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Noon drafting table- sketch for private mural (Taken with Instagram)



  1. Camera: Canon EOS 5D Mark III
  2. Aperture: f/1.2
  3. Exposure: 1/1600th
  4. Focal Length: 90mm

* Great photo, but the circus is still a torture for elephant.

(Source: ladyjay91)


Elephants that ”work” in Thailand and other tourist destinations have to go through a ritual called phajaan, or “crush”. It begins with the baby elephants (usually three to four years old) being taken from their mothers and placed in a small, wooden pen.

To get them securely in the pen, these babies are beaten with bamboo, sticks with nails attached to the tip and bull hooks. Once in place, the crush lasts for roughly a week. During this time, they are beaten, bludgeoned, have hooks attached to their sensitive ears, and are deprived of food and water as well as sleep, all in the name of breaking ties with their mothers and becoming domesticated.

While in the crush, through the infliction of pain, they learn how to accept riders, do circus tricks and paint. This is designed to break the animal’s spirit which it certainly achieves, often taking its sanity too.

Used for centuries to domesticate wild elephants, this torture training method is still accepted as the only viable training method for elephant handlers and is used in almost every elephant attraction in Thailand.
And, once they have their souls stomped out, they are simply vessels entertaining people. They are chained. They don’t eat enough.

Like humans, elephants have the capability to form relationships and have emotions. But, not the elephants working for the tourists.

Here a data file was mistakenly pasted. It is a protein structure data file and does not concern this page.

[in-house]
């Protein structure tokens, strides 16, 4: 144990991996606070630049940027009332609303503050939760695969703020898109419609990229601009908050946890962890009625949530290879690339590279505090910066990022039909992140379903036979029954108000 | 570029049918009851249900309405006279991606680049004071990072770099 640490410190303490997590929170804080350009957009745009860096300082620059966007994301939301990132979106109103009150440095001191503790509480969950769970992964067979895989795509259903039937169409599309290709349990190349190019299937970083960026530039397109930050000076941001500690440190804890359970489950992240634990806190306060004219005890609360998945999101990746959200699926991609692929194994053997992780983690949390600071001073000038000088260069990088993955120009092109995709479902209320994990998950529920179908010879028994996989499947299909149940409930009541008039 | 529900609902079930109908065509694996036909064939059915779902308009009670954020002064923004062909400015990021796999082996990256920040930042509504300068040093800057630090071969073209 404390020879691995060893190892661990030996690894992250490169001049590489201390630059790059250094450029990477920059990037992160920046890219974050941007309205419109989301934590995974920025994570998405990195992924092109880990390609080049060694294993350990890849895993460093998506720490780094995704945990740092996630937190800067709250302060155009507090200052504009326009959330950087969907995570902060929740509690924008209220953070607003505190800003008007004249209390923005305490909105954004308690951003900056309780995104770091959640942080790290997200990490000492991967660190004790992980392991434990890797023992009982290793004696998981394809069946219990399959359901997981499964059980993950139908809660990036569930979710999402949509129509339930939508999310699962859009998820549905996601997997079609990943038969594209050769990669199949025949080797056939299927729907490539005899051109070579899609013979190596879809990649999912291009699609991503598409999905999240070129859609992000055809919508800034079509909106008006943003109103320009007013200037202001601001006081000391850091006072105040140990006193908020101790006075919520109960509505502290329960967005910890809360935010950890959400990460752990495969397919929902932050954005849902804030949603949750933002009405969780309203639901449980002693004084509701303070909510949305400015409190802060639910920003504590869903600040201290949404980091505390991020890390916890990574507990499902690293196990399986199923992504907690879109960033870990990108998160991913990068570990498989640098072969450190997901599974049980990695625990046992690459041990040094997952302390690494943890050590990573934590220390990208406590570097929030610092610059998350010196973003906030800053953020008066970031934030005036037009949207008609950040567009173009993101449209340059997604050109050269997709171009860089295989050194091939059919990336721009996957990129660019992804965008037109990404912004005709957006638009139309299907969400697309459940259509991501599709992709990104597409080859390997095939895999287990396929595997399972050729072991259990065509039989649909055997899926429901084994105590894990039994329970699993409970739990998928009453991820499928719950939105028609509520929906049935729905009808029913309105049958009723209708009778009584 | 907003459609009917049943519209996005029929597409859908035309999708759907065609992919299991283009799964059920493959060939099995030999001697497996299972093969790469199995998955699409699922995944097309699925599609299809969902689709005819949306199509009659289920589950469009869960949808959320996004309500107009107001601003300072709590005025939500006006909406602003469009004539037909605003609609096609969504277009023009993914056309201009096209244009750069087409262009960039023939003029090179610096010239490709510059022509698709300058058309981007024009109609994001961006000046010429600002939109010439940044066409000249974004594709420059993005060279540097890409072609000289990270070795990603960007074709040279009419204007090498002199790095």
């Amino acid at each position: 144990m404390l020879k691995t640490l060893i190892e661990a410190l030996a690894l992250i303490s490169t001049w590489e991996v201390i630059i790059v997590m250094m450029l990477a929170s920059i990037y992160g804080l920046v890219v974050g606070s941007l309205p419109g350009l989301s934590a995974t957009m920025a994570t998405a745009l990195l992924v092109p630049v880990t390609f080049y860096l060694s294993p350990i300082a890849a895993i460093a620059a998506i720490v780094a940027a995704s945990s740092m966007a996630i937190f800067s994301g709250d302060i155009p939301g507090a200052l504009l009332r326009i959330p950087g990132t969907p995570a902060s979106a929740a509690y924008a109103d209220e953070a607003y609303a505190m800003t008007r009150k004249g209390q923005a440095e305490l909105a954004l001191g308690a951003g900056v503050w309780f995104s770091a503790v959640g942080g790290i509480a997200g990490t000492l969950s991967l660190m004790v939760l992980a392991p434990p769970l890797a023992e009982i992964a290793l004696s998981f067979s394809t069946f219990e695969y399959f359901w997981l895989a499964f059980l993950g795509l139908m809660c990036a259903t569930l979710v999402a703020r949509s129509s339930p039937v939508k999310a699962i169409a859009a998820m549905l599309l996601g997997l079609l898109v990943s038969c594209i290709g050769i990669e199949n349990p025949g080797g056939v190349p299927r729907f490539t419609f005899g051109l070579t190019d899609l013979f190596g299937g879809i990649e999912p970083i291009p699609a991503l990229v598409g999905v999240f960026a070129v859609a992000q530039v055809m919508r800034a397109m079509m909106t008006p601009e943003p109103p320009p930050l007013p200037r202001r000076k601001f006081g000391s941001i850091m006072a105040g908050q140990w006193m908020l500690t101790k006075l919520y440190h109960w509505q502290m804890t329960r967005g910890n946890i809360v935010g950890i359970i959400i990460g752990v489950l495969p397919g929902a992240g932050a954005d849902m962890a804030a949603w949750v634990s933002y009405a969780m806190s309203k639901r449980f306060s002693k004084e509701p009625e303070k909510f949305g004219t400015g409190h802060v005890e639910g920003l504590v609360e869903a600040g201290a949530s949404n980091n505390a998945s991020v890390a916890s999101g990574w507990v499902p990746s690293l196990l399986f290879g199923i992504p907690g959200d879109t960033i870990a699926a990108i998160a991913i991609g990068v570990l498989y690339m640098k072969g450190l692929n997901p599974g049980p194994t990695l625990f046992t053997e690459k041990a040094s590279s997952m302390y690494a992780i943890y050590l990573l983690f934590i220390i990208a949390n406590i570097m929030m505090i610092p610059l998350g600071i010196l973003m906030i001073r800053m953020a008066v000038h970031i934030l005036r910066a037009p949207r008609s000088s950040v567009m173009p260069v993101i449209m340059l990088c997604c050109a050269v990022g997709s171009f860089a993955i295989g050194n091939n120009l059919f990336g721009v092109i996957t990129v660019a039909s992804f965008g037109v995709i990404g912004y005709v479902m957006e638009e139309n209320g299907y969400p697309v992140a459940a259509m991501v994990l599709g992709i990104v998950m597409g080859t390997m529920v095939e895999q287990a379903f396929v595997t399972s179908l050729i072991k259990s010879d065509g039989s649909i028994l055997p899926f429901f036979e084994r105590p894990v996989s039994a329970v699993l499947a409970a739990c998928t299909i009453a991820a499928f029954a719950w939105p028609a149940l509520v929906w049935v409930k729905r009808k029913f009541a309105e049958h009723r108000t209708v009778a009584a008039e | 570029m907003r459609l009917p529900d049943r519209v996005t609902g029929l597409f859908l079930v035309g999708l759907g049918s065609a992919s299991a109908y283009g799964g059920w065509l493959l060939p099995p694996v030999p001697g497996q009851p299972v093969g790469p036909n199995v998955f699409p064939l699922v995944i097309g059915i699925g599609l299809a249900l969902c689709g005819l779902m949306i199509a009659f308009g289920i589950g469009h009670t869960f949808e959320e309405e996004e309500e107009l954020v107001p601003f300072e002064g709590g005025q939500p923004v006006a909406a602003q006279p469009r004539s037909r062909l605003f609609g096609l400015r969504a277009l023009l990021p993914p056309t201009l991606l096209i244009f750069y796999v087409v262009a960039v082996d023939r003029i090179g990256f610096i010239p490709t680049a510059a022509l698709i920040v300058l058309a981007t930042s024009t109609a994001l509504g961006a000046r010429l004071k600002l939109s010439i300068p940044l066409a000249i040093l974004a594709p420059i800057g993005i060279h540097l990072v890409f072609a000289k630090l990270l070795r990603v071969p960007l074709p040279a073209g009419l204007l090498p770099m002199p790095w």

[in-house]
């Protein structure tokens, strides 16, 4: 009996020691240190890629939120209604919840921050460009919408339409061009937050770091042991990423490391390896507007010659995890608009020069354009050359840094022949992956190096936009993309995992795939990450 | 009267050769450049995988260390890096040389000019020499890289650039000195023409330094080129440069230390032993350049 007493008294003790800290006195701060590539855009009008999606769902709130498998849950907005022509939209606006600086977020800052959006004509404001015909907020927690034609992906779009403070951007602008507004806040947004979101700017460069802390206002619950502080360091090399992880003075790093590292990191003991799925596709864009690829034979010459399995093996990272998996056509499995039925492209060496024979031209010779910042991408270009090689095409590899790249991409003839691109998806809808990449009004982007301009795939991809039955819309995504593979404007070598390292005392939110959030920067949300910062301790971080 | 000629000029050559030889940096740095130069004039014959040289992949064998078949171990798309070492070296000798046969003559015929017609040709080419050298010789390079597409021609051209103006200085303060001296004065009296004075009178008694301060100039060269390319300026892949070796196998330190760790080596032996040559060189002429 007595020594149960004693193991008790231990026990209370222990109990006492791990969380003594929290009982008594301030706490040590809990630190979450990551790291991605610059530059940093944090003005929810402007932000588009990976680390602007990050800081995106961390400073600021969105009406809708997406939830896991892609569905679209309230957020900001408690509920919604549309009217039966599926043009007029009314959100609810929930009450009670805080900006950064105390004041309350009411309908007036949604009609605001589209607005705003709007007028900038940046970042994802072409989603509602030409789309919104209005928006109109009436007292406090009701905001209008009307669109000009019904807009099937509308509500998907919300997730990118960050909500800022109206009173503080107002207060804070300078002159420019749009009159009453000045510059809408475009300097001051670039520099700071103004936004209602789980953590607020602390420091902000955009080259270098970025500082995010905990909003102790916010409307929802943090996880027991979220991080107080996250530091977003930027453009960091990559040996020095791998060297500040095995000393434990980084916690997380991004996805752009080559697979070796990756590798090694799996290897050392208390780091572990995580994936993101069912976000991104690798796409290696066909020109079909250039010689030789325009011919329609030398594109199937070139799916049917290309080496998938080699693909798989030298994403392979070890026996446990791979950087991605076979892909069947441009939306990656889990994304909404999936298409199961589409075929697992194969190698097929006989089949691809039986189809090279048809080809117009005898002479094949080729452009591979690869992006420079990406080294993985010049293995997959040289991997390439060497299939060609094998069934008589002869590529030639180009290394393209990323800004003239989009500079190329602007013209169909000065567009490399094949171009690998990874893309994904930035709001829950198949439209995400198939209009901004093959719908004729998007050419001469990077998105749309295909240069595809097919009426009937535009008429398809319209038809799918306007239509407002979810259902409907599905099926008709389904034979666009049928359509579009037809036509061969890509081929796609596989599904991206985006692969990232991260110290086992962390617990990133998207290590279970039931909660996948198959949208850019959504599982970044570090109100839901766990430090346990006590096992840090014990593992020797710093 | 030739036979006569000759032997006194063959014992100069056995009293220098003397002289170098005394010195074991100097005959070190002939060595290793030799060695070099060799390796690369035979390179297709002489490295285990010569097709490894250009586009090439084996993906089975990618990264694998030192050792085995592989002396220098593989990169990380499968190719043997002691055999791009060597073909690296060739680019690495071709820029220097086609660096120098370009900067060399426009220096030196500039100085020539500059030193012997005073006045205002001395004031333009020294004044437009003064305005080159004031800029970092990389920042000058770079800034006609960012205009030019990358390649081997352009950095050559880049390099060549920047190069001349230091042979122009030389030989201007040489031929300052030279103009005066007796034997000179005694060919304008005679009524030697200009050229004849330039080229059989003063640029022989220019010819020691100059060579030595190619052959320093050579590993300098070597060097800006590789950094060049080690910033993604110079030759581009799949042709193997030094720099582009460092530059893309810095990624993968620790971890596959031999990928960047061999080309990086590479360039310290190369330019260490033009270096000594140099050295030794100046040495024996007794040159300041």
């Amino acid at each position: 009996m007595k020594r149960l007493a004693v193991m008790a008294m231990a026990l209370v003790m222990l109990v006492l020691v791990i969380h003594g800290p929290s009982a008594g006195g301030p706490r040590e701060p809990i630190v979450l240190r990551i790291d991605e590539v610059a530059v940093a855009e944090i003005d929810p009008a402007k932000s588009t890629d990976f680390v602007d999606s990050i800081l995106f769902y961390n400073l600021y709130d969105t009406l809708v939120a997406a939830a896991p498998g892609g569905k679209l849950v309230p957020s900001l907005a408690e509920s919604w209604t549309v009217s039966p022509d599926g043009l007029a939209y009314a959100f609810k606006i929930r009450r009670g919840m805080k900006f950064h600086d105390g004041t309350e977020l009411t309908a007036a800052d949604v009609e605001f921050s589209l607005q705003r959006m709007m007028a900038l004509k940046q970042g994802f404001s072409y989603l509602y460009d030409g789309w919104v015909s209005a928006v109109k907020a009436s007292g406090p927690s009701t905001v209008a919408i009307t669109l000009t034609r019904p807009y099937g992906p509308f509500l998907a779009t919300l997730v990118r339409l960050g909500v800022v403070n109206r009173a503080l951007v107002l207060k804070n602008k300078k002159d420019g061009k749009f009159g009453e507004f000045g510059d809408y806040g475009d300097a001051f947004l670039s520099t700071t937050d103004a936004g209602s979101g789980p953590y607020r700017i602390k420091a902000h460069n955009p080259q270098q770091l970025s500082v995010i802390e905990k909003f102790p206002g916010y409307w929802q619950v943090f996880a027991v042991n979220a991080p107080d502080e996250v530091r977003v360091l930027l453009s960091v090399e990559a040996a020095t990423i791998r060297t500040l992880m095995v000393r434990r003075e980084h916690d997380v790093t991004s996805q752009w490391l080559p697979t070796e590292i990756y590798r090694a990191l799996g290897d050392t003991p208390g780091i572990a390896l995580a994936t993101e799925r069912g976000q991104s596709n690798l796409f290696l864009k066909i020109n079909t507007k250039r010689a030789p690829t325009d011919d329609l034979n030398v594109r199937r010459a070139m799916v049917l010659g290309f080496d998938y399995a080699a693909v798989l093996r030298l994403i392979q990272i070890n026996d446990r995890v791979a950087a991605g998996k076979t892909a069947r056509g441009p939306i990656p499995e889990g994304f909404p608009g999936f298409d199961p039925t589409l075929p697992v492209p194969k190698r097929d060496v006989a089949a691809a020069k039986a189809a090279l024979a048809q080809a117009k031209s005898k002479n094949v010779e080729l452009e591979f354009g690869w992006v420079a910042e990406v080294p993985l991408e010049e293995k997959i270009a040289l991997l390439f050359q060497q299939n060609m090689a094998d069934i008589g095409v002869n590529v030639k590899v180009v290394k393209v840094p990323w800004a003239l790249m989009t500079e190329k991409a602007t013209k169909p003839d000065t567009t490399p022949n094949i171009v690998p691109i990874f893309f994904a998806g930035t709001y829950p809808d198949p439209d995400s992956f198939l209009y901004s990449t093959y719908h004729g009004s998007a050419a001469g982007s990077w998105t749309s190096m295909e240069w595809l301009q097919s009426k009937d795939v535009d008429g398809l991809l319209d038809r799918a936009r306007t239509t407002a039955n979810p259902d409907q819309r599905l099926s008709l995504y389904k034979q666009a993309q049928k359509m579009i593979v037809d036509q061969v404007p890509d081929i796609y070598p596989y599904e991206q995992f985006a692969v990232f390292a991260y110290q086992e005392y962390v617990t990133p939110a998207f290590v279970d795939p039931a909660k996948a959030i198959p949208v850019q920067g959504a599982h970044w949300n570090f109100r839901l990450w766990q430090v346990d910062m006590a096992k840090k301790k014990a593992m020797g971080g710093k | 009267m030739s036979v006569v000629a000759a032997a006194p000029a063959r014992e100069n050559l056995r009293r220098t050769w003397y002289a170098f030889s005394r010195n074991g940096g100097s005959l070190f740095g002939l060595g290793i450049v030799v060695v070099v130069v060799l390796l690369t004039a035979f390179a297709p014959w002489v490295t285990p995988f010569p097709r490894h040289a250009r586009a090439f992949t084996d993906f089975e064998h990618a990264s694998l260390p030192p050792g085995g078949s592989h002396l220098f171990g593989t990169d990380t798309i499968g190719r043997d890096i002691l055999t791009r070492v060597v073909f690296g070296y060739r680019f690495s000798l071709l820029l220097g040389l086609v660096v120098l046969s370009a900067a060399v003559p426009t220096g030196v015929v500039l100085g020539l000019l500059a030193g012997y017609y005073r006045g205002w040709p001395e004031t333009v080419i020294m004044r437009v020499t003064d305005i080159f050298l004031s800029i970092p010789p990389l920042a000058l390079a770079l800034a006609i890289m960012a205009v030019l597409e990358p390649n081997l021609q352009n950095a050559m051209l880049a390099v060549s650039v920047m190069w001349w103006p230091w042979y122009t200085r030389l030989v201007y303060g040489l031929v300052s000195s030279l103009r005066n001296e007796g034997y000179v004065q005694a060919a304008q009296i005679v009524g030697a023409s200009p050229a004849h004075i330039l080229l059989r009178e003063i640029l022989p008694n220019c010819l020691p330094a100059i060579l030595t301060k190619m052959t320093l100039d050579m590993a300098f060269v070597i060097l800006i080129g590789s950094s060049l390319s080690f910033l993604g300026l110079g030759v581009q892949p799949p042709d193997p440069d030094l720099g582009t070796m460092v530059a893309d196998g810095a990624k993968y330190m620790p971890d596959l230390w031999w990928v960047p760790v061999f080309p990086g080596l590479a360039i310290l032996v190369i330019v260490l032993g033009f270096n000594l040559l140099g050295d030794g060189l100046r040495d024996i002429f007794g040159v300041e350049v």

People who visit Thailand — and other countries with elephant tourism — don’t realize the damage they cause these elephants when they support trekking camps, go to circuses or buy the paintings done by these creatures. Without knowing, they send a clear message to the elephant tourism industry that shows they support the torture these animals go through early in their life, as well as the horrific conditions they live in as cogs in the tourism wheel. Please never support this horrible practice, never ride an elephant. 

* I’ve heard of this practice, but never knew its details til now.

This breaks my heart. So cruel & heartless T.T

Don’t support these “ATTRACTIONS” in Thailand.

Gabriel Ryan, 4, takes part in a protest outside Bobby Roberts Super Circus on Knutsford Common in Knutsford, England.

The circus had to erect a security fence around its giant tent for the first time in its history after a video showed Anne, one of its retired elephants, being abused. The elephant has been in the family-run circus for more than 50 years and no longer appears in public.

March 30, 2011

  1. Camera: Canon EOS 5D Mark II
  2. Aperture: f/1.4
  3. Exposure: 1/8000th
  4. Focal Length: 24mm


by katiedaisy on Flickr.